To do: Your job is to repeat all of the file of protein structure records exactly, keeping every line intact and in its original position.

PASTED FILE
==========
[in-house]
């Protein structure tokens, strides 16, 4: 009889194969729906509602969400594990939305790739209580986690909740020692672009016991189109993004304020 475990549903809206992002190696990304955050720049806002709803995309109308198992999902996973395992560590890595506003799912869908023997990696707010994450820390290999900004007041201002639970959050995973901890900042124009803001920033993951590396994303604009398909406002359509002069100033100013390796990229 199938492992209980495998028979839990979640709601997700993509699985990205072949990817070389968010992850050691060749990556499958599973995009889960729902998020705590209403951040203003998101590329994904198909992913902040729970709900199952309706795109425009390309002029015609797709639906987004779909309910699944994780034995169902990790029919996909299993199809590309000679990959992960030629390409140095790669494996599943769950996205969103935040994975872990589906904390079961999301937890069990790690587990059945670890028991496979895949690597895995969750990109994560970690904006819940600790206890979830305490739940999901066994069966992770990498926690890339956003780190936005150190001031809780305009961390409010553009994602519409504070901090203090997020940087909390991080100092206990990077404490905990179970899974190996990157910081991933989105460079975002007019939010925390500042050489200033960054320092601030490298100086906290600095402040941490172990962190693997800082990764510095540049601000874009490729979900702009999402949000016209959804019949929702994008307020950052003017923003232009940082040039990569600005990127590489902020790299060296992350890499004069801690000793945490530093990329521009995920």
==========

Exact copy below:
[in-house]
């Protein structure tokens, strides 16, 4: 009889194969729906509602969400594990939305790739209580986690909740020692672009016991189109993004304020 475990549903809206992002190696990304955050720049806002709803995309109308198992999902996973395992560590890595506003799912869908023997990696707010994450820390290999900004007041201002639970959050995973901890900042124009803001920033993951590396994303604009398909406002359509002069100033100013390796990229 199938492992209980495998028979839990979640709601997700993509699985990205072949990817070389968010992850050691060749990556499958599973995009889960729902998020705590209403951040203003998101590329994904198909992913902040729970709900199952309706795109425009390309002029015609797709639906987004779909309910699944994780034995169902990790029919996909299993199809590309000679990959992960030629390409140095790669494996599943769950996205969103935040994975872990589906904390079961999301937890069990790690587990059945670890028991496979895949690597895995969750990109994560970690904006819940600790206890979830305490739940999901066994069966992770990498926690890339956003780190936005150190001031809780305009961390409010553009994602519409504070901090203090997020940087909390991080100092206990990077404490905990179970899974190996990157910081991933989105460079975002007019939010925390500042050489200033960054320092601030490298100086906290600095402040941490172990962190693997800082990764510095540049601000874009490729979900702009999402949000016209959804019949929702994008307020950052003017923003232009940082040039990569600005990127590489902020790299060296992350890499004069801690000793945490530093990329521009995920």